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Biosensors- Concepts, Principles , and Applications

Aug 29, 2022
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Key Concepts

• Concept of biosensors

• General features of biosensors

• Principle of biosensor

• Different types of biosensors

• Applications of biosensor

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Introduction:

History of biosensors:  

M. Cremer established that the concentration of an acid in a liquid is proportional to the electric potential that occurs between segments of the fluid positioned on opposite sides of a glass membrane. 

  •  However, Sren Peder Lauritz Srensen was the first to introduce the notion of pH (hydrogen ion concentration) in 1909, and Hughes’ invention of the glass pH electrode enables researchers to measure the concentration of [H+] in any given substance.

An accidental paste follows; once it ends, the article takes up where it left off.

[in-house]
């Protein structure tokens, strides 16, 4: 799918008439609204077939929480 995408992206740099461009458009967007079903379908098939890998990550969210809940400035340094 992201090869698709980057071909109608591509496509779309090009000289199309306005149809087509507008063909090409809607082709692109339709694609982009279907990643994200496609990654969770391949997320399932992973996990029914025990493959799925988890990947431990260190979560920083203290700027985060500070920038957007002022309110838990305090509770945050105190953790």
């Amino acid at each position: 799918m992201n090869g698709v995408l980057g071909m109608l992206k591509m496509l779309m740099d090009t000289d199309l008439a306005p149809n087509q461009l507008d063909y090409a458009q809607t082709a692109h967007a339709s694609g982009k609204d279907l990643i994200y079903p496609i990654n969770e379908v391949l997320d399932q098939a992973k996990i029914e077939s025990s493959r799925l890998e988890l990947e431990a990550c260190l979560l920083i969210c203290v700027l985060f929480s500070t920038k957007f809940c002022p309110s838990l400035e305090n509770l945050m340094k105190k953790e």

•  Griffin and Nelson were the first to show that the enzyme invertase could be immobilized on aluminum hydroxide and charcoal between 1909 and 1922.  
  • In 1956, Leland C. Clark, Jr created the first ‘real’ biosensor for oxygen detection. He is renowned as the “Father of Biosensors,” and the oxygen electrode he invented retains his name—the “Clark electrode.” 
  • In 1962, Clark created the first biosensor device, an amperometric enzyme electrode that measures the amount of glucose specifically in blood. 
  • Yellow spring instruments eventually created the first commercial biosensor in 1975. The first immunosensor, ovalbumin or egg protein on a platinum wire, and the microbe biosensor paved the way for modern detection in 1975 In the realm of biosensors, considerable progress has been made since the development of the i-STAT sensor.  

The discipline has evolved into a multidisciplinary research area that connects basic science concepts (physics, chemistry, and biology) with micro/nanotechnology, electronics, and clinical medical foundations. 

A biosensor is a measurement instrument that contains an immobilized biological material (enzyme, antibody, nucleic acid, hormone, organelle, or complete cell) that can interact with an analyte and produce physical, chemical, or electrical signals.